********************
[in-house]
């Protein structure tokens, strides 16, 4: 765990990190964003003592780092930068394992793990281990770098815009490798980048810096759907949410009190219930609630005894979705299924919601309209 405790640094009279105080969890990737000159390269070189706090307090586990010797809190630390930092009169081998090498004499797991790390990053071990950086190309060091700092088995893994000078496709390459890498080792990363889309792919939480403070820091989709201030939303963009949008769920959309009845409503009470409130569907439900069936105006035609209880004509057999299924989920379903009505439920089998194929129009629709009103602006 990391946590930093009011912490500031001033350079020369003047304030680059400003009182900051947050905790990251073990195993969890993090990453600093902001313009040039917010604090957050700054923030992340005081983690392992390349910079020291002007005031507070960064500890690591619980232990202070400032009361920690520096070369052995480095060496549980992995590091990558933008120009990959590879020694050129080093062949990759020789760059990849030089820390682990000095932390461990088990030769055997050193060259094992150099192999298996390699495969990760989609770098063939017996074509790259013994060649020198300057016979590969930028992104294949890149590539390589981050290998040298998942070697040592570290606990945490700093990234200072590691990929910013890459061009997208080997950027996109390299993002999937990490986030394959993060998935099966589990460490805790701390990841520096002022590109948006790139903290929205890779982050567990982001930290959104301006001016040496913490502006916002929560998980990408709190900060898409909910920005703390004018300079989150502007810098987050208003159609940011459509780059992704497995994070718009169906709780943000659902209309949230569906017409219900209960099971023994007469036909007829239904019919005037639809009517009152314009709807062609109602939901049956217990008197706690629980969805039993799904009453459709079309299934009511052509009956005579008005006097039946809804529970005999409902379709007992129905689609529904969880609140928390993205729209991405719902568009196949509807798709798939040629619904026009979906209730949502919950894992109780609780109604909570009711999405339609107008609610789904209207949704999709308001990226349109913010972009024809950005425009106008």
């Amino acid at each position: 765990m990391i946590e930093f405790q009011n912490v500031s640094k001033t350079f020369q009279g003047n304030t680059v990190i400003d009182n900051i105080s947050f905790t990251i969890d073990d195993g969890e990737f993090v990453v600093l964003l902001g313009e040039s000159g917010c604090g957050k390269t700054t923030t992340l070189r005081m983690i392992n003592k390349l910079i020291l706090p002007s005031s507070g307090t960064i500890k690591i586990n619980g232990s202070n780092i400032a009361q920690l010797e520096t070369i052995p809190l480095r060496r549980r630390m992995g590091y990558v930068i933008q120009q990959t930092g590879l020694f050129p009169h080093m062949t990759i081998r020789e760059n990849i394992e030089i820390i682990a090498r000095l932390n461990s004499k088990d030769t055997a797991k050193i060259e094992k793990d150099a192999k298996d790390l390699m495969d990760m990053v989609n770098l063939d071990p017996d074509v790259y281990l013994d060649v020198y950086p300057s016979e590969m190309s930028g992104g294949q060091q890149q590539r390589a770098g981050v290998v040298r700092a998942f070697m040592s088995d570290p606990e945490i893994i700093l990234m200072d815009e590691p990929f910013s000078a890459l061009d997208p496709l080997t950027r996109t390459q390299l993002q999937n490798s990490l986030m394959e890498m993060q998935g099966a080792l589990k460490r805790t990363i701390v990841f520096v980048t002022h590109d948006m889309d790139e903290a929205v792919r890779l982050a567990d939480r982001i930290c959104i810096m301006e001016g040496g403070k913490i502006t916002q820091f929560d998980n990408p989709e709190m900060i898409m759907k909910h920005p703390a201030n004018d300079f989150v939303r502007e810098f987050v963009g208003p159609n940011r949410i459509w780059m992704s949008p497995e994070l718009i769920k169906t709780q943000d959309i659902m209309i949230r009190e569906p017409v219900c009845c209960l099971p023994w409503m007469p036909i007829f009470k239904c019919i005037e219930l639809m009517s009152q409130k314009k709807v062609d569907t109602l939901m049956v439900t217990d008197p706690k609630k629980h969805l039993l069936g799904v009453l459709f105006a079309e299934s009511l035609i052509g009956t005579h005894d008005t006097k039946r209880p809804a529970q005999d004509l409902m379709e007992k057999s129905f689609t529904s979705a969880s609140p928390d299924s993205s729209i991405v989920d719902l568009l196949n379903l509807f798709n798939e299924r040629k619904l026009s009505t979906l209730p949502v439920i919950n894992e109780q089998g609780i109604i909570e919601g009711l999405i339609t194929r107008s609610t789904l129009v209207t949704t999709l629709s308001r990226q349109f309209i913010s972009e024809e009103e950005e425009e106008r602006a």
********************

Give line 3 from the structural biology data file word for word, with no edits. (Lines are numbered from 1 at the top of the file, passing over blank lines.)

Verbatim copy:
């Amino acid at each position: 765990m990391i946590e930093f405790q009011n912490v500031s640094k001033t350079f020369q009279g003047n304030t680059v990190i400003d009182n900051i105080s947050f905790t990251i969890d073990d195993g969890e990737f993090v990453v600093l964003l902001g313009e040039s000159g917010c604090g957050k390269t700054t923030t992340l070189r005081m983690i392992n003592k390349l910079i020291l706090p002007s005031s507070g307090t960064i500890k690591i586990n619980g232990s202070n780092i400032a009361q920690l010797e520096t070369i052995p809190l480095r060496r549980r630390m992995g590091y990558v930068i933008q120009q990959t930092g590879l020694f050129p009169h080093m062949t990759i081998r020789e760059n990849i394992e030089i820390i682990a090498r000095l932390n461990s004499k088990d030769t055997a797991k050193i060259e094992k793990d150099a192999k298996d790390l390699m495969d990760m990053v989609n770098l063939d071990p017996d074509v790259y281990l013994d060649v020198y950086p300057s016979e590969m190309s930028g992104g294949q060091q890149q590539r390589a770098g981050v290998v040298r700092a998942f070697m040592s088995d570290p606990e945490i893994i700093l990234m200072d815009e590691p990929f910013s000078a890459l061009d997208p496709l080997t950027r996109t390459q390299l993002q999937n490798s990490l986030m394959e890498m993060q998935g099966a080792l589990k460490r805790t990363i701390v990841f520096v980048t002022h590109d948006m889309d790139e903290a929205v792919r890779l982050a567990d939480r982001i930290c959104i810096m301006e001016g040496g403070k913490i502006t916002q820091f929560d998980n990408p989709e709190m900060i898409m759907k909910h920005p703390a201030n004018d300079f989150v939303r502007e810098f987050v963009g208003p159609n940011r949410i459509w780059m992704s949008p497995e994070l718009i769920k169906t709780q943000d959309i659902m209309i949230r009190e569906p017409v219900c009845c209960l099971p023994w409503m007469p036909i007829f009470k239904c019919i005037e219930l639809m009517s009152q409130k314009k709807v062609d569907t109602l939901m049956v439900t217990d008197p706690k609630k629980h969805l039993l069936g799904v009453l459709f105006a079309e299934s009511l035609i052509g009956t005579h005894d008005t006097k039946r209880p809804a529970q005999d004509l409902m379709e007992k057999s129905f689609t529904s979705a969880s609140p928390d299924s993205s729209i991405v989920d719902l568009l196949n379903l509807f798709n798939e299924r040629k619904l026009s009505t979906l209730p949502v439920i919950n894992e109780q089998g609780i109604i909570e919601g009711l999405i339609t194929r107008s609610t789904l129009v209207t949704t999709l629709s308001r990226q349109f309209i913010s972009e024809e009103e950005e425009e106008r602006a």